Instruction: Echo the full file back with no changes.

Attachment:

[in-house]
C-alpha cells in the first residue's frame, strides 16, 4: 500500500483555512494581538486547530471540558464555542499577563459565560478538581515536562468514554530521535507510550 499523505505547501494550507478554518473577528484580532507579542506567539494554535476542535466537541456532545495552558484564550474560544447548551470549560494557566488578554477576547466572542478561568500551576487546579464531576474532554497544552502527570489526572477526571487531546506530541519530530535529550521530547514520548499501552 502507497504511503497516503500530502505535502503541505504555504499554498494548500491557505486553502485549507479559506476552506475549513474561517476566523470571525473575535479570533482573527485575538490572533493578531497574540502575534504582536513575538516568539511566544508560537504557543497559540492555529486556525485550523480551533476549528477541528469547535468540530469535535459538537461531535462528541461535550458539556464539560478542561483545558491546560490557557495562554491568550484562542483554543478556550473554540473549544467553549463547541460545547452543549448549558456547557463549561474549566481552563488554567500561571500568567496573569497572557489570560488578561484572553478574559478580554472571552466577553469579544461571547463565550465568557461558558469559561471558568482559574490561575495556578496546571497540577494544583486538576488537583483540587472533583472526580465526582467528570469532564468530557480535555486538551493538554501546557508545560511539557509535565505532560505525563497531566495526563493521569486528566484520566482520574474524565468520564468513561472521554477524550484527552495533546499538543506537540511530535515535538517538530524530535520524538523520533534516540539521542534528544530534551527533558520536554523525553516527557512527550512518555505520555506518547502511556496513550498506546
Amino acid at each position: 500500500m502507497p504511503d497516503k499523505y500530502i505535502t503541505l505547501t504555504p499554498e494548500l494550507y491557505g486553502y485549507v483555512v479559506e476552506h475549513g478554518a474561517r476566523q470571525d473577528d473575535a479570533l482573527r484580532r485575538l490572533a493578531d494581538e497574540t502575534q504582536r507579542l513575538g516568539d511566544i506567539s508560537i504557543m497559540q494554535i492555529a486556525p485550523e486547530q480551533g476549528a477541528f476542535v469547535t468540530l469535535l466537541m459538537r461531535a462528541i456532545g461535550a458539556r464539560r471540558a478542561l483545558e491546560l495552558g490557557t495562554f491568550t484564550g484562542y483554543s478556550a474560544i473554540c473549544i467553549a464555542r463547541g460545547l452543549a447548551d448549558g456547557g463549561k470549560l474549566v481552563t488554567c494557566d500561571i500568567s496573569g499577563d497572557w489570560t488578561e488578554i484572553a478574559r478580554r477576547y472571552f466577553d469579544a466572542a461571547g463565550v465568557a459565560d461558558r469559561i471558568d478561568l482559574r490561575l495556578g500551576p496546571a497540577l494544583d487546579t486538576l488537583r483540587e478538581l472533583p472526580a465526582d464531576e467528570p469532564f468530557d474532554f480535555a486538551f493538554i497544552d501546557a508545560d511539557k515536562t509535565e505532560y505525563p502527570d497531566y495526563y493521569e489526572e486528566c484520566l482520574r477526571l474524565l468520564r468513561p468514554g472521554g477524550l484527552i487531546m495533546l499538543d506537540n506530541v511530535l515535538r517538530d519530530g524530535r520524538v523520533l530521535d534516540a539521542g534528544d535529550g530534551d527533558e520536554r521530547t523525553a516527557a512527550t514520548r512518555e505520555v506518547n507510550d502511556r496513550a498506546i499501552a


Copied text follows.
[in-house]
C-alpha cells in the first residue's frame, strides 16, 4: 500500500483555512494581538486547530471540558464555542499577563459565560478538581515536562468514554530521535507510550 499523505505547501494550507478554518473577528484580532507579542506567539494554535476542535466537541456532545495552558484564550474560544447548551470549560494557566488578554477576547466572542478561568500551576487546579464531576474532554497544552502527570489526572477526571487531546506530541519530530535529550521530547514520548499501552 502507497504511503497516503500530502505535502503541505504555504499554498494548500491557505486553502485549507479559506476552506475549513474561517476566523470571525473575535479570533482573527485575538490572533493578531497574540502575534504582536513575538516568539511566544508560537504557543497559540492555529486556525485550523480551533476549528477541528469547535468540530469535535459538537461531535462528541461535550458539556464539560478542561483545558491546560490557557495562554491568550484562542483554543478556550473554540473549544467553549463547541460545547452543549448549558456547557463549561474549566481552563488554567500561571500568567496573569497572557489570560488578561484572553478574559478580554472571552466577553469579544461571547463565550465568557461558558469559561471558568482559574490561575495556578496546571497540577494544583486538576488537583483540587472533583472526580465526582467528570469532564468530557480535555486538551493538554501546557508545560511539557509535565505532560505525563497531566495526563493521569486528566484520566482520574474524565468520564468513561472521554477524550484527552495533546499538543506537540511530535515535538517538530524530535520524538523520533534516540539521542534528544530534551527533558520536554523525553516527557512527550512518555505520555506518547502511556496513550498506546
Amino acid at each position: 500500500m502507497p504511503d497516503k499523505y500530502i505535502t503541505l505547501t504555504p499554498e494548500l494550507y491557505g486553502y485549507v483555512v479559506e476552506h475549513g478554518a474561517r476566523q470571525d473577528d473575535a479570533l482573527r484580532r485575538l490572533a493578531d494581538e497574540t502575534q504582536r507579542l513575538g516568539d511566544i506567539s508560537i504557543m497559540q494554535i492555529a486556525p485550523e486547530q480551533g476549528a477541528f476542535v469547535t468540530l469535535l466537541m459538537r461531535a462528541i456532545g461535550a458539556r464539560r471540558a478542561l483545558e491546560l495552558g490557557t495562554f491568550t484564550g484562542y483554543s478556550a474560544i473554540c473549544i467553549a464555542r463547541g460545547l452543549a447548551d448549558g456547557g463549561k470549560l474549566v481552563t488554567c494557566d500561571i500568567s496573569g499577563d497572557w489570560t488578561e488578554i484572553a478574559r478580554r477576547y472571552f466577553d469579544a466572542a461571547g463565550v465568557a459565560d461558558r469559561i471558568d478561568l482559574r490561575l495556578g500551576p496546571a497540577l494544583d487546579t486538576l488537583r483540587e478538581l472533583p472526580a465526582d464531576e467528570p469532564f468530557d474532554f480535555a486538551f493538554i497544552d501546557a508545560d511539557k515536562t509535565e505532560y505525563p502527570d497531566y495526563y493521569e489526572e486528566c484520566l482520574r477526571l474524565l468520564r468513561p468514554g472521554g477524550l484527552i487531546m495533546l499538543d506537540n506530541v511530535l515535538r517538530d519530530g524530535r520524538v523520533l530521535d534516540a539521542g534528544d535529550g530534551d527533558e520536554r521530547t523525553a516527557a512527550t514520548r512518555e505520555v506518547n507510550d502511556r496513550a498506546i499501552a